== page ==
July 14, 2013: Bean Walking

    Bean walking crew of the 70's
    (back - Aunt Kathy, Mom, Dad, Uncle Rich, Uncle Guy)
    (front - me, Mark and Matt)
We all know the feelings of summer. Those small reminders that capture the essence of our youth; the feel of the warm sun on our face while laying back with closed eyes or the sound of sprinklers with the lingering smell of freshly cut grass. These are the feelings of my youthful summers that resonate through me each time I encounter them.

Although not a feeling I experience frequently, another memory is the feel of wet plants rubbing against my exposed legs. Yes, this is the memory of bean walking on those many early June and July Iowa mornings in years past. If you grew up in the farm country of the Midwest, you completely understand what I’m talking about.

While my children complain of having to get up early on an occasional summer morning for a camp, job, or sporting event; they haven’t a clue on how the sound of an alarm clock felt to child getting ready to walk beans.

For those inexperienced in the former art of bean walking (machines and chemicals have made this trade obsolete), let me explain a bit. In order to receive top dollar for their harvested crops in the fall, farmers would work diligently to produce weed-free fields of soybeans. In the seventies this task was accomplished by use a work force well trained in the art of identifying milk weeds, button weeds, and arrant corn stocks. Each unintended plant visitor had a differing method of removal.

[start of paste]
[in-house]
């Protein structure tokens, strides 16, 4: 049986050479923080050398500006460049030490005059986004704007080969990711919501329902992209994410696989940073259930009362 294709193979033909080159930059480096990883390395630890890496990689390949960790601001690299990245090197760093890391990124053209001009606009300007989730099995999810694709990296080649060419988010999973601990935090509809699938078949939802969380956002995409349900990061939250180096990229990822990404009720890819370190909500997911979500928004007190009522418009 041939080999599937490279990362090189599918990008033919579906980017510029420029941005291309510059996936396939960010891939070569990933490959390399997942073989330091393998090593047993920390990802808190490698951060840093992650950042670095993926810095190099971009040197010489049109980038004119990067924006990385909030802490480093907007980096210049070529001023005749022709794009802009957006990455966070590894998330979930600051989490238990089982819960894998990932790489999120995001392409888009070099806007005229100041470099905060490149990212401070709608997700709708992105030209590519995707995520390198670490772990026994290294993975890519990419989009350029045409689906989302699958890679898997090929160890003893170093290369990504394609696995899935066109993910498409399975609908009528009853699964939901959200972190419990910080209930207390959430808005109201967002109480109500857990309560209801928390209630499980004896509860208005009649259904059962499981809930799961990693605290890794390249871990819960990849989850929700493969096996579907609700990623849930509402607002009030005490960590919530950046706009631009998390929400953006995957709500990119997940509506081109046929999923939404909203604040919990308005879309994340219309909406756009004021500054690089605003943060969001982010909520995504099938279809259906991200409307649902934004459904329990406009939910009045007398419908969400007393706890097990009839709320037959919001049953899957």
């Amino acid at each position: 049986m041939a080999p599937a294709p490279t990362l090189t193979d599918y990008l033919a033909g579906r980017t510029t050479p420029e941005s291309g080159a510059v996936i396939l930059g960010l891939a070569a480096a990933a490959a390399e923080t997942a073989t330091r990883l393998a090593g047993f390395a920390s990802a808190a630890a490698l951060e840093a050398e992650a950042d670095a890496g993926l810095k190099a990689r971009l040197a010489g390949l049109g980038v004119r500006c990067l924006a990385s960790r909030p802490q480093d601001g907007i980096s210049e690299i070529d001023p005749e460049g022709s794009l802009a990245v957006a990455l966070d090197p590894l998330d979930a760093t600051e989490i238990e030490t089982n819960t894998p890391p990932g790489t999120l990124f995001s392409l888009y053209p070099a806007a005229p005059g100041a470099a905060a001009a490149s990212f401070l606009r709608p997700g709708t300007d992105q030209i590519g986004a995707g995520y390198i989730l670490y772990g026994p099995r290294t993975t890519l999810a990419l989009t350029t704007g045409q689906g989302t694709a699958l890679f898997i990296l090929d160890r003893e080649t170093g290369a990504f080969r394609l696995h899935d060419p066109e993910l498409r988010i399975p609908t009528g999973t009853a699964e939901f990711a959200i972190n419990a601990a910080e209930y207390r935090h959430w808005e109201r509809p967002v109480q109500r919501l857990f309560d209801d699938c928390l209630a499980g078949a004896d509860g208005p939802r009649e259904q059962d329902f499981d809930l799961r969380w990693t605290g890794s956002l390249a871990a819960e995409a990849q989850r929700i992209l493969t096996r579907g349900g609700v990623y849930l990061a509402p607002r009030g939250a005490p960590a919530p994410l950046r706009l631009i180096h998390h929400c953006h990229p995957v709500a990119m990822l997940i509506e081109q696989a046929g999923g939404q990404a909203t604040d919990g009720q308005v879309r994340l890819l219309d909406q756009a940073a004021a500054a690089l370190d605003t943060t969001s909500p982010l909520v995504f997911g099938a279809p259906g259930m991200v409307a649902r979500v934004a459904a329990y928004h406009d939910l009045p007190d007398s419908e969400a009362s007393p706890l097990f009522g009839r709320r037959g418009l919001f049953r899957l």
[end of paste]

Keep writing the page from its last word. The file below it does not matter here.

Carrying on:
My brothers and I were well trained in the use of our hoe versus pulling weeds deep from the root with our gloved hands. In later years, we were given spray bottles filled with Round Up (which I now think probably wasn’t a such a good idea for our long-term health).

Bean walking was a common job that most all kids from my hometown held at some point in their childhood. With our grandfather a soybean farmer, this was a summer job my brothers and I held our entire childhood. But our grandparents paid us well; much better than our friends earned at other farms and we never questioned this as our designated annual summer activity. We started our summer days waking before the sun rose so we would be ready to take on the rows of beans at the crack of daylight. 

The pay-off for all of our hard work was felt at the end of the summer when we received our bean walking money. Grandma was the family farm bookkeeper and would keep track of our hours by day in her large leather-bound ledger. At the end of the season, she would carefully tally our final hours and neatly write us each a check.

Included on each check in the memo section, in her very immaculate handwriting, would be her careful pay calculations. This check always seemed massive in amount and felt magical in our pockets as we traveled to the bank. Although much of it was put into savings, we were also allowed to have some mad money for a shopping splurge.

Then at the close of each summer, our parents would take us to Omaha for a long weekend full of visiting Aunt Joan, swimming in the hotel pool, and shopping with a portion of our earnings. The picture below is of Matt and me, post-swim, showing off our new purchases. We were thrilled, to say the least. Somehow all of those early mornings and dirt clog wars became a distant memory.There were many lessons learned in those endless fields of beans.     
Matt and I show off our new treasures


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